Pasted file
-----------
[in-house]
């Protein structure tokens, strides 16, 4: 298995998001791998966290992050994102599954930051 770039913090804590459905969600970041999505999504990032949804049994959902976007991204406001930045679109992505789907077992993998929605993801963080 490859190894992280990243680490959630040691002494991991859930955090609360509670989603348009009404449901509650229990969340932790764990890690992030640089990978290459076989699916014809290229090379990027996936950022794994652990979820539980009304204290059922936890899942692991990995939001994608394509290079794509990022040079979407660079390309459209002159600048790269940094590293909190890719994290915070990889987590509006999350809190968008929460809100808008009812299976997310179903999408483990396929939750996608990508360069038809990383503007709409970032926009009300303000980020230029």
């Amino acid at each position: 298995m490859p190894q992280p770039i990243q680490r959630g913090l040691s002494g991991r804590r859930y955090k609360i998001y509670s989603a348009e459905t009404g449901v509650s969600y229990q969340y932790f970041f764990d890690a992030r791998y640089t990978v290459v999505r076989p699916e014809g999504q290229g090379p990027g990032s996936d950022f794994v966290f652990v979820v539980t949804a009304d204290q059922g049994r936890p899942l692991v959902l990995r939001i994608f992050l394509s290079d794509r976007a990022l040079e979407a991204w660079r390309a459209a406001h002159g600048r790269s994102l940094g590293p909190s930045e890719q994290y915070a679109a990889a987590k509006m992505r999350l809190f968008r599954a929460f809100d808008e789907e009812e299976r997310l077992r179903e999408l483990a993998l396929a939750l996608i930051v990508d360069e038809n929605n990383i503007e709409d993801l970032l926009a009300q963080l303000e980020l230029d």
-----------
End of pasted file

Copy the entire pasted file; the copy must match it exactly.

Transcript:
[in-house]
């Protein structure tokens, strides 16, 4: 298995998001791998966290992050994102599954930051 770039913090804590459905969600970041999505999504990032949804049994959902976007991204406001930045679109992505789907077992993998929605993801963080 490859190894992280990243680490959630040691002494991991859930955090609360509670989603348009009404449901509650229990969340932790764990890690992030640089990978290459076989699916014809290229090379990027996936950022794994652990979820539980009304204290059922936890899942692991990995939001994608394509290079794509990022040079979407660079390309459209002159600048790269940094590293909190890719994290915070990889987590509006999350809190968008929460809100808008009812299976997310179903999408483990396929939750996608990508360069038809990383503007709409970032926009009300303000980020230029």
């Amino acid at each position: 298995m490859p190894q992280p770039i990243q680490r959630g913090l040691s002494g991991r804590r859930y955090k609360i998001y509670s989603a348009e459905t009404g449901v509650s969600y229990q969340y932790f970041f764990d890690a992030r791998y640089t990978v290459v999505r076989p699916e014809g999504q290229g090379p990027g990032s996936d950022f794994v966290f652990v979820v539980t949804a009304d204290q059922g049994r936890p899942l692991v959902l990995r939001i994608f992050l394509s290079d794509r976007a990022l040079e979407a991204w660079r390309a459209a406001h002159g600048r790269s994102l940094g590293p909190s930045e890719q994290y915070a679109a990889a987590k509006m992505r999350l809190f968008r599954a929460f809100d808008e789907e009812e299976r997310l077992r179903e999408l483990a993998l396929a939750l996608i930051v990508d360069e038809n929605n990383i503007e709409d993801l970032l926009a009300q963080l303000e980020l230029d």